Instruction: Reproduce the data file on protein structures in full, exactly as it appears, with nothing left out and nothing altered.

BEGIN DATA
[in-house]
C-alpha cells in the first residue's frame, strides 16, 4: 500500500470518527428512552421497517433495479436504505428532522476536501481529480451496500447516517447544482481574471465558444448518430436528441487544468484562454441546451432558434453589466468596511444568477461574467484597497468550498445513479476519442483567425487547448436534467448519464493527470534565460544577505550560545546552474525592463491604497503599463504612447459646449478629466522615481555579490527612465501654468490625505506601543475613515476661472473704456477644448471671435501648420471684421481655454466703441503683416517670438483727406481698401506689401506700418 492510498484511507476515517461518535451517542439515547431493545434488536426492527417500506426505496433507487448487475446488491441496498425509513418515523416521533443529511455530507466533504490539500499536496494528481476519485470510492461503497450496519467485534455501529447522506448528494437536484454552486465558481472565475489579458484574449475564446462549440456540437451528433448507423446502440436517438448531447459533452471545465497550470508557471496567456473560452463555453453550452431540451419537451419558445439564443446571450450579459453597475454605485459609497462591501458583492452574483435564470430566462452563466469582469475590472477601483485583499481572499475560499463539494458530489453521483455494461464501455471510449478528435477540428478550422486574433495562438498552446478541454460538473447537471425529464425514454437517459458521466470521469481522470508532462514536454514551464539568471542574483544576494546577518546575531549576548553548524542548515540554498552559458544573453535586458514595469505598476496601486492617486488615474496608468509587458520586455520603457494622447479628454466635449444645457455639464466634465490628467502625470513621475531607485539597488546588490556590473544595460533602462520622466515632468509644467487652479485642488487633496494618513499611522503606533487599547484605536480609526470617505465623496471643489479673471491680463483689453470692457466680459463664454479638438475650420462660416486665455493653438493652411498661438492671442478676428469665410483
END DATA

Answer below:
[in-house]
C-alpha cells in the first residue's frame, strides 16, 4: 500500500470518527428512552421497517433495479436504505428532522476536501481529480451496500447516517447544482481574471465558444448518430436528441487544468484562454441546451432558434453589466468596511444568477461574467484597497468550498445513479476519442483567425487547448436534467448519464493527470534565460544577505550560545546552474525592463491604497503599463504612447459646449478629466522615481555579490527612465501654468490625505506601543475613515476661472473704456477644448471671435501648420471684421481655454466703441503683416517670438483727406481698401506689401506700418 492510498484511507476515517461518535451517542439515547431493545434488536426492527417500506426505496433507487448487475446488491441496498425509513418515523416521533443529511455530507466533504490539500499536496494528481476519485470510492461503497450496519467485534455501529447522506448528494437536484454552486465558481472565475489579458484574449475564446462549440456540437451528433448507423446502440436517438448531447459533452471545465497550470508557471496567456473560452463555453453550452431540451419537451419558445439564443446571450450579459453597475454605485459609497462591501458583492452574483435564470430566462452563466469582469475590472477601483485583499481572499475560499463539494458530489453521483455494461464501455471510449478528435477540428478550422486574433495562438498552446478541454460538473447537471425529464425514454437517459458521466470521469481522470508532462514536454514551464539568471542574483544576494546577518546575531549576548553548524542548515540554498552559458544573453535586458514595469505598476496601486492617486488615474496608468509587458520586455520603457494622447479628454466635449444645457455639464466634465490628467502625470513621475531607485539597488546588490556590473544595460533602462520622466515632468509644467487652479485642488487633496494618513499611522503606533487599547484605536480609526470617505465623496471643489479673471491680463483689453470692457466680459463664454479638438475650420462660416486665455493653438493652411498661438492671442478676428469665410483